Developing narrative writing structure using Five Sentence Stories

narrative structure


Teach Narrative Text Structure using Five Sentence Stories

One of the biggest barriers I see to students success in narrative writing is really nailing the text structure of a narrative.

This can show itself in a few different ways:

Students may:

  • Have a boring story starter (One day…)
  • Detail facts as though they are writing a recount (and then, and then, and then…)
  • Write a long and detailed orientation, only to run out of puff when it comes to actually telling the story
  • Forget to pace their story (resolving in a quick sentence at the end)
  • Start writing without a complication or resolution in mind

So what is the problem here?

The BIG problem is lack of planning. As teachers, it’s our job to help students to plan out their narrative before they begin writing.  It’s also our job to ensure they understand the value and importance of proper planning.

Real-life authors research, map out their story, brainstorm ideas, and know the complication and ending well before they begin their narrative writing.

Real-life authors focus on the CREATIVITY of the story in the PLANNING phase and focus on the CRAFT of writing in the WRITING phase. Tristan Bancks has a great article on Storyboarding that is worth a read!

As I say to my students – your story is only as good as your planning.

We want our students to spend as much time planning as possible.

How can we make planning as important as the writing?

There are multiple processes we can take to help students to carefully plan their writing:

  • Character profiles
  • Setting descriptions with the five senses
  • Narrative planning templates
  • Word banks
  • Understanding themes

narrative writing planner

My favourite tool to help students nail their story structure is the Five Sentence Story.

It is a handy tool that helps students to write just five sentences – one for each part of their story.

The scaffold includes opener/hook, orientation, complication, solution & resolution. It’s so simple that it can be used in conjunction with other planning, or on its own for a quick writing task.

five sentence story

How do I teach this method?

I use a gradual release of responsibility to teach narrative writing with this scaffold.

First, I begin by modelling the scaffold with the students. I use my Five Sentence Story Powerpoint to do this on the whiteboard.

I often choose a familiar character or student in our class to write about – students love this and it gets them really engaged. Then, I model the process, thinking aloud, so that students get my tips and tricks along the way.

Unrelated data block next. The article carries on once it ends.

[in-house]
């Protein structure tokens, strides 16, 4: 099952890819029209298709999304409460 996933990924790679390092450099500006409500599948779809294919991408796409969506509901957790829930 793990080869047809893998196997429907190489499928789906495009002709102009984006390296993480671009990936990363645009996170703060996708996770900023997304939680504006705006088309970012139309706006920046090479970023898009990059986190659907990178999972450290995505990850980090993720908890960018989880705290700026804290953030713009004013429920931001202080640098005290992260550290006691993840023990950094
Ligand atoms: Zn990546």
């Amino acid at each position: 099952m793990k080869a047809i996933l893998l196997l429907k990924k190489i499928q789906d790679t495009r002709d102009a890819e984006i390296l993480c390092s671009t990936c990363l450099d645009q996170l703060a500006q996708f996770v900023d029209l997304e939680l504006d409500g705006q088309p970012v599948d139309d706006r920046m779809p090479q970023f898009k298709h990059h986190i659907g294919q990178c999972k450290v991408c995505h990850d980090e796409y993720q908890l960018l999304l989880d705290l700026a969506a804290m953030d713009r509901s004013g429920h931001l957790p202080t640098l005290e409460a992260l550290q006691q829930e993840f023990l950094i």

Next,  we move onto co-constructing Five Sentence Stories, brainstorming complications that our characters encounter, and voting on our favourite.

Students need a bank of ideas – even creativity needs to be modelled.

When we brainstorm story elements (openings, complications, resolutions) we write them on paper or print them from the whiteboard, and put them on our Learning Wall to refer to later. We don’t leave good ideas behind – we keep them for later!

Finally, students ‘have a go’ on their own, using some of our co-constructed ideas. They need to write five great sentences that tell the entire story. I like them to practice this up to ten times.

I like to use a Learning Wall with all elements on display, or a flipbook like this one, that prompts students to focus on the important elements of narrative writing.

narrative flipbook

You could incorporate Five Sentence Stories into:

  • Morning Work
  • Writing Stations
  • English rotations
  • Fast Finishers

How can you develop this idea?

Once students have nailed writing five sentences, they can extend the sentences to become topic sentences for paragraphs. I like to tell my students they now have to write two sentences, then three etc.

Before you (or they) know it, they have written a complete story!

Finally, all of my students edit for language features, structure, grammar, punctuation and spelling.

This is when they check they have included direct speech, descriptive language, figurative language and more, depending on their age.

I have used Five Sentence Stories (and the planning and brainstorming processes) to ‘bump up’ my students to the next level -there is nothing better that reading complete and detailed stories!

I hope that I have shared  a few things you can do to help your students to write complete stories, most importantly, helping them to understand that planning is an important and productive part of the writing process, having a bank of ideas through brainstorming and planning, and then mapping out the story using a scaffold such as Five Sentence Stories.

Happy Writing!



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